Terror management theory (TMT) is used to explore psychological forces that act to promote or discourage support for terrorism and violent counterterrorist policies. According to TMT, domination, humiliation, and perceived injustice threaten the self-esteem and cultural worldviews that protect people from death-related anxiety; the result may be hostility and violence directed against the threatening out-group as a way of defusing this threat. We review research documenting the role of terror management processes in promoting and discouraging support for terrorism and violent counterterrorist policies and discuss the implications of this research. The studies we review suggest that the same psychological forces that promote support for terrorist violence also promote support for aggressive counterterrorist policies and that these forces can be redirected to encourage support for more peaceful solutions on both sides of the current conflict between Islamic radical groups and Western nations.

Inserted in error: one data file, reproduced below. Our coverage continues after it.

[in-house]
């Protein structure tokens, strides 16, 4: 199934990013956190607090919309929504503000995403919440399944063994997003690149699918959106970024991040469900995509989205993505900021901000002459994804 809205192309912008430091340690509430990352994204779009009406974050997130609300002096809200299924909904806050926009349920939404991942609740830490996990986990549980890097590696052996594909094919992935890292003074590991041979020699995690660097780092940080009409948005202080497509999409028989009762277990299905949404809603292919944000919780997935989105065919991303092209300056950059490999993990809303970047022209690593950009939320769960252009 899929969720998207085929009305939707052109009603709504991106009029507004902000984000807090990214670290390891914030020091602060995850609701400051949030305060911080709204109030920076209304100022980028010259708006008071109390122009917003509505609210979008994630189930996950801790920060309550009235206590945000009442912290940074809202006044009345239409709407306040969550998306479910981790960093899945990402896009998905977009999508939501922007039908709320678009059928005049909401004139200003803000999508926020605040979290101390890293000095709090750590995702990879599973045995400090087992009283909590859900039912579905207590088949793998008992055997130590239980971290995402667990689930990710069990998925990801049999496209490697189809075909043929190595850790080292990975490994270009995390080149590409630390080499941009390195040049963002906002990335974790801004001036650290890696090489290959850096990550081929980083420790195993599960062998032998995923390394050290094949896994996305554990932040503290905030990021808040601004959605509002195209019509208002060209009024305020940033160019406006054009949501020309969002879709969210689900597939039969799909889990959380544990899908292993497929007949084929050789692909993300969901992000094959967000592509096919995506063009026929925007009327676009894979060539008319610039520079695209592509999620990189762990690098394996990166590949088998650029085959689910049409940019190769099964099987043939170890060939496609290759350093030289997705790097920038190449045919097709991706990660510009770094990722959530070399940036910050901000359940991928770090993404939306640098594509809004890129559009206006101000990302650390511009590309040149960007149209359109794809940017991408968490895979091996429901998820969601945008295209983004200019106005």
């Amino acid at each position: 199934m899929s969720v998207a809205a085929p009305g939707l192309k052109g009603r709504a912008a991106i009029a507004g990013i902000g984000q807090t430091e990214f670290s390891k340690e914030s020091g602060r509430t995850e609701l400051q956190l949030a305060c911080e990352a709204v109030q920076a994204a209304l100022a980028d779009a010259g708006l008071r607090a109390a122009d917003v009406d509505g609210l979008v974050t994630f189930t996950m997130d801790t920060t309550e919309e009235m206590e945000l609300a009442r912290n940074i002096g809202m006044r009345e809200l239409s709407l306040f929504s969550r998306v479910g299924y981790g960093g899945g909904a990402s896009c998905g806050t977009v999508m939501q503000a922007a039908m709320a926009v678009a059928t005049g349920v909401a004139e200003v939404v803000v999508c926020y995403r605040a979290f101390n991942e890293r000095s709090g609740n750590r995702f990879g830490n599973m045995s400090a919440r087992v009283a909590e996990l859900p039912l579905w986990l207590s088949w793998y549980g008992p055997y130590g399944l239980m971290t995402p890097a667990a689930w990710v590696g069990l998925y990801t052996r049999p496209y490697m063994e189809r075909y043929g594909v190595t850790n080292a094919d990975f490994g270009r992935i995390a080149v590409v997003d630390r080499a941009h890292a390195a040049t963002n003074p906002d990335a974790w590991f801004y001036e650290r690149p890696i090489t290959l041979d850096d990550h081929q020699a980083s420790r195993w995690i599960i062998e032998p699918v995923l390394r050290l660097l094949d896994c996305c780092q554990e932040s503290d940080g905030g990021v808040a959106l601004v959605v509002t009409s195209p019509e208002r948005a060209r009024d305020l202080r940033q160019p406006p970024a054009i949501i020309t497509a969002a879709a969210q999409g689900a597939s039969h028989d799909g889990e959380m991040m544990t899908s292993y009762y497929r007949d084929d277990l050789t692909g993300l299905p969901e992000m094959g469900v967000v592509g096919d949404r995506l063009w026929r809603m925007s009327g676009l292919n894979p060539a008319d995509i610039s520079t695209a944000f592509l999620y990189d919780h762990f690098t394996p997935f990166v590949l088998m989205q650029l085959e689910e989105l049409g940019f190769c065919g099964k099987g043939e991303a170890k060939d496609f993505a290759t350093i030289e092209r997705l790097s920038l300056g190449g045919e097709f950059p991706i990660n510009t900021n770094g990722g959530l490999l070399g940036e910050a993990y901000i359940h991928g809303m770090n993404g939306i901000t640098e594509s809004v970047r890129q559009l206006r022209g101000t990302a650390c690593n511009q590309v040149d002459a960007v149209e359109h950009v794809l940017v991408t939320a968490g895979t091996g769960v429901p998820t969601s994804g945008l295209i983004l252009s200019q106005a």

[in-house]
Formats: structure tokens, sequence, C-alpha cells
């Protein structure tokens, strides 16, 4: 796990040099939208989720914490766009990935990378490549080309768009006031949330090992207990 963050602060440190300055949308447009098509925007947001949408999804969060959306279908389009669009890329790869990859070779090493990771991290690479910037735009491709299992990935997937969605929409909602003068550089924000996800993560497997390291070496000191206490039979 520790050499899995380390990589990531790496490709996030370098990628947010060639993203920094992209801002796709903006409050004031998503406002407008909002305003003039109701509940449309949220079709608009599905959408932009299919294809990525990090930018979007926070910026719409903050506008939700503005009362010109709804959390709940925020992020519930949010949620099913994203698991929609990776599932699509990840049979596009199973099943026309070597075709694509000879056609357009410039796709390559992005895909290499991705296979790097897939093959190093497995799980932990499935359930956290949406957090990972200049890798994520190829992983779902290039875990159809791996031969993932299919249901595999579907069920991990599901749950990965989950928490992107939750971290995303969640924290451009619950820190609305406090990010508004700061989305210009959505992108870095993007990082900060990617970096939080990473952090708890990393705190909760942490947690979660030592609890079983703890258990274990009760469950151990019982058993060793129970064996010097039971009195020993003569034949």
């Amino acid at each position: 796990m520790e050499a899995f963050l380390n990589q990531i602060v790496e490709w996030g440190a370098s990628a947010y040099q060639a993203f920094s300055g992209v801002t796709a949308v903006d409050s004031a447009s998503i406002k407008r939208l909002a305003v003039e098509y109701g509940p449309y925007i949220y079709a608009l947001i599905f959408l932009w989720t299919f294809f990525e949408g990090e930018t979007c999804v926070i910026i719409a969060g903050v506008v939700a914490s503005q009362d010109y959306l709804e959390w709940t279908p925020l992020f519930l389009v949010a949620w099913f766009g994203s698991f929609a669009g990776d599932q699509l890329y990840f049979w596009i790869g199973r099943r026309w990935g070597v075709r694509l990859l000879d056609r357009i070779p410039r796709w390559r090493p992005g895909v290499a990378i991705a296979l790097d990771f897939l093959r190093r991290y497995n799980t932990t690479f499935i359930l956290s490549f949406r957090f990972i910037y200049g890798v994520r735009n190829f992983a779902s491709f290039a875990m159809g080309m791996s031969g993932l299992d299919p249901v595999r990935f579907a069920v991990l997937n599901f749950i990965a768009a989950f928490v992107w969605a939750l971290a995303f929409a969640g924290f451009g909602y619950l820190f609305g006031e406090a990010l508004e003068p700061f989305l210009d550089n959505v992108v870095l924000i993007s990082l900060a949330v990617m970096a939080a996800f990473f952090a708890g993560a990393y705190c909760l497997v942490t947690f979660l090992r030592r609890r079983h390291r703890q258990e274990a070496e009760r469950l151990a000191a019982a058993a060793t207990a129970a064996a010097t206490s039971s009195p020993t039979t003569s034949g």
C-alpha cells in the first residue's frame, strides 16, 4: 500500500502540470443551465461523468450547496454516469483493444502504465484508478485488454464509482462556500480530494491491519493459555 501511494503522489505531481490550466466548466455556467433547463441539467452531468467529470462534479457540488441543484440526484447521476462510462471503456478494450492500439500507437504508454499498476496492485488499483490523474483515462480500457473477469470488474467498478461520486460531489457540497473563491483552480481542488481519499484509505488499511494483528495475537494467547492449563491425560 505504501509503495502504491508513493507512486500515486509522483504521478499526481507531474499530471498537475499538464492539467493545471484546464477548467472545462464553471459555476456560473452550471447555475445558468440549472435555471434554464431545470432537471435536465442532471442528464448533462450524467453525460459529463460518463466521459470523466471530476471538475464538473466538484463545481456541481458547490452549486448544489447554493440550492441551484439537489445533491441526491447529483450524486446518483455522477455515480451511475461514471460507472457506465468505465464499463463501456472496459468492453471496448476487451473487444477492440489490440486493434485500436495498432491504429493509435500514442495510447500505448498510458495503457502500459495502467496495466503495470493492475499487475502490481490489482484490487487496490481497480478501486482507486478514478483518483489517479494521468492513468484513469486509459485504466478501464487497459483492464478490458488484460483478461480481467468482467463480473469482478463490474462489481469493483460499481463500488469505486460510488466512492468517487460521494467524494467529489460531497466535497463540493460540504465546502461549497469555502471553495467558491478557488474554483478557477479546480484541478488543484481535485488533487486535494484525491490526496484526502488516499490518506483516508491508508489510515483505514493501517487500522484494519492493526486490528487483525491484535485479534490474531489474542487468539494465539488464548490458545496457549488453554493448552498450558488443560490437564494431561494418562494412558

Terrorism, Violence, and Hope for Peace: A Terror Management Perspective
6 November 2014
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Extreme hatred revisiting the hate crime and terrorism relationship to determine whether they are “close cousins” or “distant relatives”
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